Her legend includes being Miles Davis' favorite singer, worthy praise from a master musician who didn't offer such things lightly. Shirley Horn had an exquisite voice...a dusty, warm sound of her own, with plenty of swing and soul. Her style utilized the space that Davis sought in much of his own music. Horn was one of those rare musicians who was both master of her internal instrument, her voice, and master of her external instrument, the piano.
Her piano sensibility for jazz grew on top of her foundation in classical music. At one point in her early life, she was accepted to The Julliard School of Music, but her mother put the brakes on her daughter going off alone to New York City. Her ears turned to jazz and she said, "Oscar Peterson became my Rachmaninov, and Ahmad Jamal became my Debussy." She would record her first jazz album in 1960, "Embers And Ashes" for a small label in New York City. That was the album that caught the attention of Miles Davis. His invitation to play between sets during his stints at the famed Village Vanguard raised her profile significantly and she was signed by Quincy Jones to Mercury Records in 1962.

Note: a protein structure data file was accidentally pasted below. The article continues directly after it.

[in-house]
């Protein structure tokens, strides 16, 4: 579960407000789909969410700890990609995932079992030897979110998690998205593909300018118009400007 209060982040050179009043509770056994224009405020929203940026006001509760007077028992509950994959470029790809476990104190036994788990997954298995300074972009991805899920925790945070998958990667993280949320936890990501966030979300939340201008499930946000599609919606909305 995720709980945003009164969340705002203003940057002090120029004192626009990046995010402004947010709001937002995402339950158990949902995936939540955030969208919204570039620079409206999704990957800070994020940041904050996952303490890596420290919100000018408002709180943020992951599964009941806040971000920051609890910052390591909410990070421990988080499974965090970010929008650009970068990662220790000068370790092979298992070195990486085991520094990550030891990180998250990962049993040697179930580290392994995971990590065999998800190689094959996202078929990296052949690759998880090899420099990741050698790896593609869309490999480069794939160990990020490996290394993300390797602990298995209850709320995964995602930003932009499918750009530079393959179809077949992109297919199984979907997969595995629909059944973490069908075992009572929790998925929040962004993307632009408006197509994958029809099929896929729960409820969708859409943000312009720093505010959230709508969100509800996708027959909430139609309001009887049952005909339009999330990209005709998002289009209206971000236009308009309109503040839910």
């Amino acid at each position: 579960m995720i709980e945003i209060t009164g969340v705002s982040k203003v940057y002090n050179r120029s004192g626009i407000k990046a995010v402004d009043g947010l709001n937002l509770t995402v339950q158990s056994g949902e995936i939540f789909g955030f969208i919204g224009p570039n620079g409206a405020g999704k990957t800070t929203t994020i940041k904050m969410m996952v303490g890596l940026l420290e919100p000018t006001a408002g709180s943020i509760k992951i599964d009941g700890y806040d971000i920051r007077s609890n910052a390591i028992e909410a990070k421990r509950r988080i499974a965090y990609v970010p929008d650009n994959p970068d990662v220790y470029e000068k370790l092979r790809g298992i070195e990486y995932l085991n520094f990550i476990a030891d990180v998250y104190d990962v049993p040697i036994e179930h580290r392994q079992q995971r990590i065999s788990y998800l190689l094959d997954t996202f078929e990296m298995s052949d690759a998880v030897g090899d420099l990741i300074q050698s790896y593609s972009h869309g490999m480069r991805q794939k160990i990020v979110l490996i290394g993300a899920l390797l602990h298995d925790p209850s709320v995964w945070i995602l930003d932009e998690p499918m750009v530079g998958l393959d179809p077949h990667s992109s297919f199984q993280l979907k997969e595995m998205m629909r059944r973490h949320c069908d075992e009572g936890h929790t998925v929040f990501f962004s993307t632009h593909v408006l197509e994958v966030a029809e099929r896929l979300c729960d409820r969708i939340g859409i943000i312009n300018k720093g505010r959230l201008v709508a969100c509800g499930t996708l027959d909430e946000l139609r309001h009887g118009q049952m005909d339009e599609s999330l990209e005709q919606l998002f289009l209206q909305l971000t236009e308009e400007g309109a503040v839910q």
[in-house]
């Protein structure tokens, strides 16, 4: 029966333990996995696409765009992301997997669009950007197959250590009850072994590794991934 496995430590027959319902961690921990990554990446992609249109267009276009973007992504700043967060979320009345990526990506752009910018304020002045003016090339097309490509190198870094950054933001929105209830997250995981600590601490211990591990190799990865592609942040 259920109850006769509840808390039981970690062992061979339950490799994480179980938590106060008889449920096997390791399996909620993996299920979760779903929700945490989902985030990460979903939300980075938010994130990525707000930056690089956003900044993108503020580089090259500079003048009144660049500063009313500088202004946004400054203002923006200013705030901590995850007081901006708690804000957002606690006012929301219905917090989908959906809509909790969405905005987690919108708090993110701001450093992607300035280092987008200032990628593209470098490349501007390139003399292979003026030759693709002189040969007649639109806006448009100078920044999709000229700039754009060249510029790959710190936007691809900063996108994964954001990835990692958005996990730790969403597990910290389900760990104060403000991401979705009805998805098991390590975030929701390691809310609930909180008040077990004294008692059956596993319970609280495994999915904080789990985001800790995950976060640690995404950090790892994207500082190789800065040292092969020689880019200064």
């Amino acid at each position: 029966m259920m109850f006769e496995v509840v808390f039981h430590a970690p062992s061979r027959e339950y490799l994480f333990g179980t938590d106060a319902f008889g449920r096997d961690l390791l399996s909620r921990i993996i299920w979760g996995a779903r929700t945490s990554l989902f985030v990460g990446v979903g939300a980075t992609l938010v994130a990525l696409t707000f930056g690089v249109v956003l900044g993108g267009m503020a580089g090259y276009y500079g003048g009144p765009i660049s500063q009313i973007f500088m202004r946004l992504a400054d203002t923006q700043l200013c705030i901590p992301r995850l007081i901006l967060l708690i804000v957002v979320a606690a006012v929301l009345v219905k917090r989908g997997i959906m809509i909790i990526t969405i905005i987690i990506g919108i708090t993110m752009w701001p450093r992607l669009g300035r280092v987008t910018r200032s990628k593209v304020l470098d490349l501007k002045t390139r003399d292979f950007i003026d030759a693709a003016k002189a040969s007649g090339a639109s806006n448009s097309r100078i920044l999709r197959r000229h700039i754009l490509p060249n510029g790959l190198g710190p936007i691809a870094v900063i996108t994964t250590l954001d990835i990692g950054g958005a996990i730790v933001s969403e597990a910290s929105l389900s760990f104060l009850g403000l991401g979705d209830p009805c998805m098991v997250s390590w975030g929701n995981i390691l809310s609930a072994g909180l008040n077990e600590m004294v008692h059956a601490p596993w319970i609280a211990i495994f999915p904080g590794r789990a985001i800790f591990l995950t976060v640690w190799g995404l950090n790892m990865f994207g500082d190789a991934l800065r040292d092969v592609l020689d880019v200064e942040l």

Shirley Horn would go on to record 25 albums as a leader, including collaborations with Miles Davis, earning nine Grammy Award nominations. In 1999, her tribute album to her friend Davis earned her the Grammy Award for Best Jazz Vocal Performance. In 2005, months before her death, she was honored by the National Endowment for The Arts as an NEA Jazz Master.